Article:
Along with that, the project plan provides a summary of the project’s progress, which can assist you and your team in estimating the amount of time needed to complete each phase of the project.

It also serves to remind your workforce about the project’s baseline, thus preventing them from becoming distracted during the implementation phase.

To Communicate With Stakeholders

Organizations may not always meet the expectations of all stakeholders when it comes to the development of their projects. This dissatisfaction is caused by stakeholders’ expectations that teams will be able to adjust to minor changes during the implementation process.

As a result, projects may deviate from their initial objectives, resulting in a decrease in productivity. A project management roadmap can help to prevent misunderstandings between stakeholders and the team by ensuring that everyone is on the same page.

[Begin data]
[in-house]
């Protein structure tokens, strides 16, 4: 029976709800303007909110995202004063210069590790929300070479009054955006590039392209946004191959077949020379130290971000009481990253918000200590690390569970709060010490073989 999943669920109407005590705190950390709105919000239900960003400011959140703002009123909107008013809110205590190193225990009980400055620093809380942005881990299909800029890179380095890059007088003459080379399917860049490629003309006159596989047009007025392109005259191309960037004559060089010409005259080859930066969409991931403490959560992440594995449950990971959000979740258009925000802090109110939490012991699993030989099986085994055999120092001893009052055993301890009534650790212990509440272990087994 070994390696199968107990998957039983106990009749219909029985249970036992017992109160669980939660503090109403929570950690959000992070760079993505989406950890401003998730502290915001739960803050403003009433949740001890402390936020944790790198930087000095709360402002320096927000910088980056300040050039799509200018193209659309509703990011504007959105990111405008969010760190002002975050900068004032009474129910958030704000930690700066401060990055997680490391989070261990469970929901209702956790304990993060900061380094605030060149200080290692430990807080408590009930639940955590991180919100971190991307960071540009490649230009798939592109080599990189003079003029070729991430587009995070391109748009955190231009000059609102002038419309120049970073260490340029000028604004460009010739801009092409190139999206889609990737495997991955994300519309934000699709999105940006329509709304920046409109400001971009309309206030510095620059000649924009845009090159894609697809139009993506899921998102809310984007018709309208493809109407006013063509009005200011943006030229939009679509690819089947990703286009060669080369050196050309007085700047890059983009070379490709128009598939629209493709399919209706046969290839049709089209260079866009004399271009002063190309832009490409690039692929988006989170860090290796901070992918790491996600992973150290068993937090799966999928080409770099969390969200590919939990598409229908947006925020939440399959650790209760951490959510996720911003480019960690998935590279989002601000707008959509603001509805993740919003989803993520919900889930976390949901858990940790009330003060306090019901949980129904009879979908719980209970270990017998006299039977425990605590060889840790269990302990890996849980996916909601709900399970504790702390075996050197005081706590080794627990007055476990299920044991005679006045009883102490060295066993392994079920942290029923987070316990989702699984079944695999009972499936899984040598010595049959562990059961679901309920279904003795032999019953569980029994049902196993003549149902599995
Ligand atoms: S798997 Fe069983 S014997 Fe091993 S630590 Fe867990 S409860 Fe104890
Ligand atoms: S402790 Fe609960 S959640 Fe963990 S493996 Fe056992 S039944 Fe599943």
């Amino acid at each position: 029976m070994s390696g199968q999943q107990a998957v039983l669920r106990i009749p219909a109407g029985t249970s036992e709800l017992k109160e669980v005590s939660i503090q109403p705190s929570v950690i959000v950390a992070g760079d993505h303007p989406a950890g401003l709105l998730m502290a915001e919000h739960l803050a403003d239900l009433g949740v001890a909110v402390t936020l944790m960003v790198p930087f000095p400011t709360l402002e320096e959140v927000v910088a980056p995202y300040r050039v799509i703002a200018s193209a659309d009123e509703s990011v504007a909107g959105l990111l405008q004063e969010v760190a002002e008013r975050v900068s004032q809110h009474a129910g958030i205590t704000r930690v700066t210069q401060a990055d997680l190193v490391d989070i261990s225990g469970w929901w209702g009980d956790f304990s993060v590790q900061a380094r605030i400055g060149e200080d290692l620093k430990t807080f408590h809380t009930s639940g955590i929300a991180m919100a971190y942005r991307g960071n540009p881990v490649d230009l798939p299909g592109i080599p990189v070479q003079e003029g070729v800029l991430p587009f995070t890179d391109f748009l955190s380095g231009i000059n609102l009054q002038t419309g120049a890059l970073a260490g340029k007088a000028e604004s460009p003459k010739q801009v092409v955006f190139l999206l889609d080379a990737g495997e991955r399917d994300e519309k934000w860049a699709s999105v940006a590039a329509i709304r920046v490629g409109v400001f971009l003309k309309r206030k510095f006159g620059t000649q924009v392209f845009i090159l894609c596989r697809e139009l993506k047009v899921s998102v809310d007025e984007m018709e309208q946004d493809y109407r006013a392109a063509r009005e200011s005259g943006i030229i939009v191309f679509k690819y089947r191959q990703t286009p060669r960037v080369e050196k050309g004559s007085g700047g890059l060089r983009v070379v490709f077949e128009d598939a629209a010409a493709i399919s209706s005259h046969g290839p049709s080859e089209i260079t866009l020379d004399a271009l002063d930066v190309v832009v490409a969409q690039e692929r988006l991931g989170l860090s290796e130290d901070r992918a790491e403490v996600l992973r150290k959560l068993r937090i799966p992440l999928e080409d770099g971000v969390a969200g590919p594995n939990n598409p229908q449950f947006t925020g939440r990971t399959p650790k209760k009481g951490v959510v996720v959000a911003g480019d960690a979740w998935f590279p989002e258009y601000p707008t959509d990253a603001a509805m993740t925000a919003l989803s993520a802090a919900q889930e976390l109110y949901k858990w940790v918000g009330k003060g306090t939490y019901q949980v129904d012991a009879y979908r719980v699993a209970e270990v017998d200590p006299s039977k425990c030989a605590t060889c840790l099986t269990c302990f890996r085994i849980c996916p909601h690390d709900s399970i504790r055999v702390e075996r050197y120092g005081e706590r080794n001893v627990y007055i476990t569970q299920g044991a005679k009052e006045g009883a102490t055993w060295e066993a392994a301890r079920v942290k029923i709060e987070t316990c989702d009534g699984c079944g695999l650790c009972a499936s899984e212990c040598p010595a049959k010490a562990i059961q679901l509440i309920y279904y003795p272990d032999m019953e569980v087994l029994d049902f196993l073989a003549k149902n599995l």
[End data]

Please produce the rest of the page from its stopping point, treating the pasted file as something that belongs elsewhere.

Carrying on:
Besides this, it can provide clarity to stakeholders on the steps taken during the implementation of the project.

Project Roadmap vs. Project Plan

A project roadmap and project plan are quite similar in the way they construct the project outline before initiating it. But these are quite different in their specific functions.

Let’s take a look at some of the major differences between them in the table below.

Project Roadmap Project Plan
Gives a clear, long-term vision. Doesn’t go into the details of daily work Outlines the scope of a project. Presents it on a timetable to help project managers assign duties and monitor all micro-level aspects of the project.

Provides an up-to-date view of the project’s progress to other departments, including the executive team, investors, marketing, and sales. Provides the project team with an ongoing overview of the progress of the project.
Single-page, visual document that outlines the objectives and outcomes of a project on a timeline. Its outputs often look like Gantt charts, showing who’ll be working on each task, start & finish times, and any task dependencies.